**Invalid argument forms**

Consider the following argument form:

*p*

*q*

Therefore *r*

If we let *p* be 'It is raining in the southeast', let *q* be 'increased rain usually helps crops produce a higher crop yield' and *r* be 'crops in California will produce more' then the resulting argument is not valid (check to make sure you see a possible way to have all true premises and a false conclusion).

On the other hand, if we let *p* be 'If travelers always arrive at their destinations excited but tired then the central time zone is one hour behind the eastern time zone', *q* be 'travelers always arrive at their destinations excited but tired' and *r* be 'the central time zone is one hour behind the eastern time zone' then we have the exact same argument as given in **Example 3.0.1**, and thus is a valid argument. This example tells us that some argument forms can result in arguments which are not valid or arguments which are valid *depending on the propositions* used to replace the letters used in the argument form. This outcome is *impossible* for valid argument forms. Valid argument forms *always* produce valid arguments *irrespective* of the propositions chosen to replace the variable letters used in the argument form.

This leads to the following definition.

**Definition:** Let *p*, *q*, *r,* etc. stand for propositions. An **invalid argument form** is an argument given in terms of *p*, *q*, *r*, such that the resulting argument may be invalid or may be valid depending on the propositions used to replace the variables *p*, *q*, *r*, etc.

Notice that the definition for an invalid argument form is just the negation of the definition of "valid argument form". The surprise occurs when we negate the phrase, "… the resulting argument is *always* valid for any choice of propositions for p, q, r etc." where the negation of "always" is "at least one is not", which together with the above observation leads to the given definition.

There are many invalid argument forms. However some invalid forms are very similar to valid forms and such similarity historically mislead some to think the resulting form was actually valid. These forms have been traditionally called *formal deductive fallacies*, but for this text we will use the more descriptive term 'pseudo-valid argument form' to emphasize their similarity to valid argument forms.

**Definition**: A

**pseudo-valid argument form**is an invalid argument form which is similar in form to valid argument forms.

Here we give a small list of pseudo-valid argument forms, comparing them to valid argument forms given on the left.

Due to the similarity between the valid form and the pseudo-valid form, historically some people assumed the pseudo-valid from was valid. This *error in reasoning* many times is called a *deductive fallacy*.

There is one technicality we should note here that applies to both disjunctive syllogism and false dilemma. The word 'or' has two different meanings in English. Those meanings are given the names 'inclusive or' and 'exclusive or'.

**Two different meanings of 'or'**

The phrase **'inclusive or'** means '*p* and/or *q*'. Specifically given two propositions *p* and *q*, then the resulting proposition '*p* or *q*' means '*p* or *q*' is a true proposition even when both *p* and *q* are true. An example would be, "John is a student or John is a father'. If John is both a student and a father, then the entire sentence is still true.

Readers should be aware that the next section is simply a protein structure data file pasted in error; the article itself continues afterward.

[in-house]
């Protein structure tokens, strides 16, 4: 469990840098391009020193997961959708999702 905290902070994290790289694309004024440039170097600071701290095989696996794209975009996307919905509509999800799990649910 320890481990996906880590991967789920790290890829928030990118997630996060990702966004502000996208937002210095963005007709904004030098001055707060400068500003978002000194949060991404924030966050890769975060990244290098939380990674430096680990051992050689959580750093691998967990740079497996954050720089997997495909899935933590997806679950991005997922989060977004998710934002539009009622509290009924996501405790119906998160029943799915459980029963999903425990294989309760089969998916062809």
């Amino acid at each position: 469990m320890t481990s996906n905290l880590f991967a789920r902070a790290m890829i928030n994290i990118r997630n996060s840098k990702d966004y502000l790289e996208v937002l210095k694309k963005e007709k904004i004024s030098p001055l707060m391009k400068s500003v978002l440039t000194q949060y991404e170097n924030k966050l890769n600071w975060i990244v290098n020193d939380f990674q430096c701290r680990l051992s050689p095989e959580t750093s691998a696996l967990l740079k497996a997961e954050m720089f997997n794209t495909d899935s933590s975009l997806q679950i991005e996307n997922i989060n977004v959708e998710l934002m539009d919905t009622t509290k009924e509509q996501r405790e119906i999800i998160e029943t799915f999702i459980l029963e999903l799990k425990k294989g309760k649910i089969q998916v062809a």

The phrase **'exclusive or'** means '*p* or *q* but not both'. Specifically given two propositions *p* and *q*, then the resulting proposition '*p* or *q*' means '*p* or *q*' is a true proposition only when *exactly one* of *p* or *q* is true. An example would be, "Today is Monday or today is Wednesday'. Here the meanings of the weekdays exclude the possibility that both *p* and *q* can be true and the sentence is true only when it is really Monday or really Wednesday.

**The word 'or' will always be understood to be the inclusive version**. When we want to refer to the exclusive or, we will write 'xor' or use the additional phrases like, '

*p*or

*q*

*but not both*', or '

*exactly one*of

*p*or

*q*is true'.

Let's examine the concept of argument form in more detail by comparing two different arguments, one has a valid form while the other has an invalid form.

**Challenge**: Verify that the following argument form is valid

(which means it is impossible to have all true premises and a false conclusion).

*p* xor *q*

*p*

Therefore not *q*

**Example 3.1.1**

(a)

If it rains, then the game will be cancelled.

It is raining.

Therefore the game will be cancelled.

(b)

If it rains, then the game will be cancelled.

It did not rain.

Therefore the game will not be cancelled.

Notice that (a) is an example of *modus ponens*, and hence must be valid.

However example (b) is an instance of *denying the antecedent*, so the resulting argument form may be valid or invalid. How do we know which? For now we can use the two step method for invalidity.

One final point before you get a chance to test your understanding. Since pseudo-valid argument forms are forms which were thought to be valid forms, when an argument has such a form and is indeed invalid, we will classify it as an **erroneous proof** in our classification scheme for arguments.

### Test your understanding: determine the argument form

Determine the argument form of the following arguments.